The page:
The Manifesto and Me

Ok…didn’t know I was going to do this, but its happening. I think its happening…

I am a ‘trustee’ on the recent eLearning Manifesto put together by four people I deeply respect, along with a list of other trustees that are in my opinion heavy weight thinkers in the eLearning space. It was nice to be asked to play that role for sure. I am a little surprised though that there aren’t more people weighing in and providing constructive criticism to further the efforts of the originating crew that put the manifesto together. I read and loved Donald Clark‘s criticism which legitimately challenged the notion of the manifesto. I also enjoyed reading some of the author responses to the blog post.

I support whole heartedly the idea that he manifesto creates a new ground floor for eLearning practitioners. It does not provide the ceiling and in no way, from my perspective, provides a visionary outlook. I think the manifesto is a curation of ‘training should be this’ heard at most conferences and lays that out in language most of us understand and most of us resonate with. If the manifesto seems revolutionary, then I suggest you get out a little more. I would also like to think that the guys and gal who put this together do not want the manifesto simply accepted and signed onto, rather I would hope that what they want is for people to challenge and raise the ground floor even higher. As Heidegger lays out in his book ‘What is Called Thinking‘, the greatest thank you we can give for our power to think, is to think about thinking. In this case, the greatest respect we can show the manifesto is to be critical and to challenge it.

In my opinion here is where the Manifesto needs more thought and clarity:

1) What is a ‘learning intervention’? Is it any different than an intervention? Why is there an assumption of learning? Is it because we are in L&D that we can create ‘learning interventions’ but all other mortals simply create interventions where leaning is accidental? We need to stop reinforcing the idea that we can create learning.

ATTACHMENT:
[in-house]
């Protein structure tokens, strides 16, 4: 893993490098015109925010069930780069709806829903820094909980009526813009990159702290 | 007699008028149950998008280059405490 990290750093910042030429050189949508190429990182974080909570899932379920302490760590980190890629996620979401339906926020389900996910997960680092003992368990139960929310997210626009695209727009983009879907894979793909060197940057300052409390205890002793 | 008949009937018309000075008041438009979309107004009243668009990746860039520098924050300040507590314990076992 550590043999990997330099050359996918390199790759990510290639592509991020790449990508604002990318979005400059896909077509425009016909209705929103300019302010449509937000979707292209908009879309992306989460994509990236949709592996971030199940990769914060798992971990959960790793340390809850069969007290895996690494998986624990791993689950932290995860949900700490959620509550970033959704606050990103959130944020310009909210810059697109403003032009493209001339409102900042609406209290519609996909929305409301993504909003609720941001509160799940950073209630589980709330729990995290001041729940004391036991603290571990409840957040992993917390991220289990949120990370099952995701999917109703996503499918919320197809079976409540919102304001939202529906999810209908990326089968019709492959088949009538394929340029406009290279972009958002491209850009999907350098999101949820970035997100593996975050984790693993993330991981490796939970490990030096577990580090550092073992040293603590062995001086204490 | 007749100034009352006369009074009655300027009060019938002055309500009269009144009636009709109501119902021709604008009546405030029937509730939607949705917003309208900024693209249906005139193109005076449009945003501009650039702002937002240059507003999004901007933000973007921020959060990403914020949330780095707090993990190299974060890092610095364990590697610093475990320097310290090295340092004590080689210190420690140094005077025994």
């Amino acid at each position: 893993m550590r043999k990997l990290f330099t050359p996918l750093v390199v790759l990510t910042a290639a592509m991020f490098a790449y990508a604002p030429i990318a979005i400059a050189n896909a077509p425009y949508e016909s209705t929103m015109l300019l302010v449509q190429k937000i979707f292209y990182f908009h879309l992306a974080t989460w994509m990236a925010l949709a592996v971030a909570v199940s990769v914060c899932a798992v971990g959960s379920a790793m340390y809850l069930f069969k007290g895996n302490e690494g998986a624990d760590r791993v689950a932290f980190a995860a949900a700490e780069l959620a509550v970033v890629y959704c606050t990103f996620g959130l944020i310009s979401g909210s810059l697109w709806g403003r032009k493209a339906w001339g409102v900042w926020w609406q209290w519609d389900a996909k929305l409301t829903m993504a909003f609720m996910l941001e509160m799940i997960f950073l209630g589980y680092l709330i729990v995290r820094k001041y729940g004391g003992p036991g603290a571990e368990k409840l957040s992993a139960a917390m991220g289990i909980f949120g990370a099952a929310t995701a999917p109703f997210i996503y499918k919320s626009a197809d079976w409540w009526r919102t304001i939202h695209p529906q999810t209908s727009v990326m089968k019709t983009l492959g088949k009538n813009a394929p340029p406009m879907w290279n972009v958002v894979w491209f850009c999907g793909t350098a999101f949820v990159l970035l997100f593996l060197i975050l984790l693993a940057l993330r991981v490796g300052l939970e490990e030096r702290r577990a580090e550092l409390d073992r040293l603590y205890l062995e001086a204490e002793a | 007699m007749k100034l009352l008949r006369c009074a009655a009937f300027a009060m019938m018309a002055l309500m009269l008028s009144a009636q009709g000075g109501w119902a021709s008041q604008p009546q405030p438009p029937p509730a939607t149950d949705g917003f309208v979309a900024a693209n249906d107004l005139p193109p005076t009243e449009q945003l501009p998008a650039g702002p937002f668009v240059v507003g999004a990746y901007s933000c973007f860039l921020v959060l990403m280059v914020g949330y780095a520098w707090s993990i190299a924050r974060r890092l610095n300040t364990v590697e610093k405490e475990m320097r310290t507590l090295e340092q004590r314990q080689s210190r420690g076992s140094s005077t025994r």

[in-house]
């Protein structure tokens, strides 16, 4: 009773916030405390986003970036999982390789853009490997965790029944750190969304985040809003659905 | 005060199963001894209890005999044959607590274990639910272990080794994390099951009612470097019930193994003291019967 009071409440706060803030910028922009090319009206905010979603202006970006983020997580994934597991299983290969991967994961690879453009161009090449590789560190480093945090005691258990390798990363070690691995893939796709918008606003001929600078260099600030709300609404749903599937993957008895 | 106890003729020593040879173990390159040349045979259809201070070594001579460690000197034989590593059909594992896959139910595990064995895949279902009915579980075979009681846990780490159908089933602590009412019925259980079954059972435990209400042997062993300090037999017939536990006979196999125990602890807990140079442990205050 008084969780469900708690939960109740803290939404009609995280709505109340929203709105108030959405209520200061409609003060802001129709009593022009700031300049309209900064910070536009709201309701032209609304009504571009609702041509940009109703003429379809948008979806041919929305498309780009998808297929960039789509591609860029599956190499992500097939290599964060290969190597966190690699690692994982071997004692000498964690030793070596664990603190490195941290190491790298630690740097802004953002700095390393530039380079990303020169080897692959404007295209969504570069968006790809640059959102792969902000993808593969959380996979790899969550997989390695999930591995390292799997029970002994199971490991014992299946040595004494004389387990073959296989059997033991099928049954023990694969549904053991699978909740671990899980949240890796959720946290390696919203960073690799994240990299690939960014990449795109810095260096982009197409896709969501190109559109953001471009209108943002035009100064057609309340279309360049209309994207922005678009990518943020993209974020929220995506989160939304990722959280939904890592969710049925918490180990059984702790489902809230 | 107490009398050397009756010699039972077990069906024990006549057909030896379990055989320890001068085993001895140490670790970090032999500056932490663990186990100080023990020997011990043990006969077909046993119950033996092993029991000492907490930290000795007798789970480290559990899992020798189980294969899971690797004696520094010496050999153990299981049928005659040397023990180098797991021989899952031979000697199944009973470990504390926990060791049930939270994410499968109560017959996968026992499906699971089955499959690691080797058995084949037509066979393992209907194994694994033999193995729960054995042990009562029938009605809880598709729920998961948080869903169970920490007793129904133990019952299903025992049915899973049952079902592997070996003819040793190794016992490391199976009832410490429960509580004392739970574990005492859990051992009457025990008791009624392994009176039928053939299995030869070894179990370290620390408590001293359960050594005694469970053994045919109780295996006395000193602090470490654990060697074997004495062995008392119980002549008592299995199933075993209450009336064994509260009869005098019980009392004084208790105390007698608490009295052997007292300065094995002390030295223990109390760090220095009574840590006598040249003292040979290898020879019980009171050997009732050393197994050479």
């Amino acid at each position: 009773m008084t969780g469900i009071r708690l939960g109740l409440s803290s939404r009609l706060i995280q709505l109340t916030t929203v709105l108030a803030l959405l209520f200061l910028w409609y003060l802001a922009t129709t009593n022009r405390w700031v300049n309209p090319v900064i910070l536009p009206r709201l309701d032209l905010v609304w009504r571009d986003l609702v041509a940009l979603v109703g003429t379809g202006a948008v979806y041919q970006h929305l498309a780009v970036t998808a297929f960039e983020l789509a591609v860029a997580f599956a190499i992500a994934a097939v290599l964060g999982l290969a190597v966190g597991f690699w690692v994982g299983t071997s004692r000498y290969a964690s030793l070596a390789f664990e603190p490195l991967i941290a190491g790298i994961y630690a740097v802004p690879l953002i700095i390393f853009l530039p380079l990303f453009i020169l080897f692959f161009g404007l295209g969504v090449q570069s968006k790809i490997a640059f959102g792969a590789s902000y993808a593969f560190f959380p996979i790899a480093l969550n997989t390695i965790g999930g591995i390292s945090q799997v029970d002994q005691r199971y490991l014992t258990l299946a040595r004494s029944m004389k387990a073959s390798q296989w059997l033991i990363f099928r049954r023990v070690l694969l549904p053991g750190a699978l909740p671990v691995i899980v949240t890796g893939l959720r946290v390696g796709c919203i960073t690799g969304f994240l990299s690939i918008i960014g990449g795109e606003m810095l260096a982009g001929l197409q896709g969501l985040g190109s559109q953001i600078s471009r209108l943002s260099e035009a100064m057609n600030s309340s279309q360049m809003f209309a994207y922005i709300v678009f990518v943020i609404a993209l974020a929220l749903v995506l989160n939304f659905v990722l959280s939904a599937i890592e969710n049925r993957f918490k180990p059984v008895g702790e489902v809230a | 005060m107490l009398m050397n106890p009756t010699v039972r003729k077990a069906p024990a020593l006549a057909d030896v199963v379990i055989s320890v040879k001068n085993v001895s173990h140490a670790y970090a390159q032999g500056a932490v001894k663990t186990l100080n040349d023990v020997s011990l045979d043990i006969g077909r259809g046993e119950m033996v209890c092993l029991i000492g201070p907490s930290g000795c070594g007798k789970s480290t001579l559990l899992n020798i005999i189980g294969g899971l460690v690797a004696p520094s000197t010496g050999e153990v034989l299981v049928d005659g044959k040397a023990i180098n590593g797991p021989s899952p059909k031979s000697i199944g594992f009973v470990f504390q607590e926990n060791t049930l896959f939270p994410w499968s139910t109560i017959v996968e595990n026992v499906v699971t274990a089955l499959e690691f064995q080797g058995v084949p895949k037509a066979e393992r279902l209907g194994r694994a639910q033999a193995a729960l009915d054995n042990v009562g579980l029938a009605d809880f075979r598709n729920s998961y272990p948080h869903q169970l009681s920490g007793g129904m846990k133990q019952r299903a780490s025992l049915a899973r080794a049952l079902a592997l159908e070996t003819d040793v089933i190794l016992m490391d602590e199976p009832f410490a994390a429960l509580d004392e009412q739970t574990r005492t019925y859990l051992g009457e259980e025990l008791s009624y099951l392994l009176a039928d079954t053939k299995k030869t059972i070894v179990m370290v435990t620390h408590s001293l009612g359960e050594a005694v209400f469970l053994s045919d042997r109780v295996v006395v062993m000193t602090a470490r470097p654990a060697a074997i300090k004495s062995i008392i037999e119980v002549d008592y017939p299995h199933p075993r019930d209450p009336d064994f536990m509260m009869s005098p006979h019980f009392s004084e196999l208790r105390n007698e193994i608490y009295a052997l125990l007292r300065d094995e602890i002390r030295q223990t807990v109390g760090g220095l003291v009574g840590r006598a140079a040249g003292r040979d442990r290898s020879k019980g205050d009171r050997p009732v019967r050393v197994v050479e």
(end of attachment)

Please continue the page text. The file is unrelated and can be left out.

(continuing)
2) Provide realistic practice – Yes, good one. Except that in eLearning, realistic practice is only available in binary formats. This usually translates into a realistic scenario followed by a decision tree activity where every answer choice is right or wrong. There is no room for chaos, spectrums and the influence of the outside world. It might be good to reinforce that ‘realistic’ doesn’t have to be electronic and that often decision making is NOT based on a set of preordained choices of which some are right and some are wrong.

3) The use of ‘learning experiences’ – see my comment in #1. If we (the industry) want to be relevant, can’t we just say ‘experiences’? Isn’t learning a natural and unavoidable consequence of authentic experience. You see, the problem most designers have to begin with is the impulse to create ‘learning’. Instructional designers believe in magical powers that they uniquely possess that can transform ‘information’ into ‘learning’. When we use terminology like ‘learning experiences’ we reinforce the myth that we’re controlling the learning. The more we try to do that the less authentic the experience and the less ‘learning’ will likely happen.

4) Performance Support – L&D does not own performance support. We need to stop pretending like we do. Making IT systems more usable is performance support. Changing HR policies is performance support. Proper pay structures for employees is performance support. Its not about us. We need to stop trying to silo stuff. We need to go mainstream.

5) “Measure Learning Comprehension” – and the unit of measurement is? Unless there’s an answer here it cant be done. Language is very important and if we are going to raise the ground floor let’s get people to start being crisp in their use of language. I will never forget a philosophy prof of mine reaming out a student on their use of the words ‘subjective’ and ‘objective’. The student was using those words like anybody else would. In the context of the class however, the precision in how the words were used was critical. I kinda feel like the boat was missed in cases like this.

Overall, I’m happy to have participated as a trustee. I respect the posts I’ve read that have come out and protested the Manifesto mostly on the grounds that people feel like this is something they’ve been practicing and preaching forever and that to have created a ‘manifesto’ around it seems a bit much. I do however know first hand the motivation behind the Manifesto and feel like any attempt to raise the bar in our industry is a good attempt. I would also encourage anyone who has signed on as a signatory to think critically about this and point out where the Manifesto is weak. To blindly sign on and feel good about yourself is of no service to anybody. Dialogue, criticism, agreement, disagreement are all necessary elements in scientific inquiry.

 

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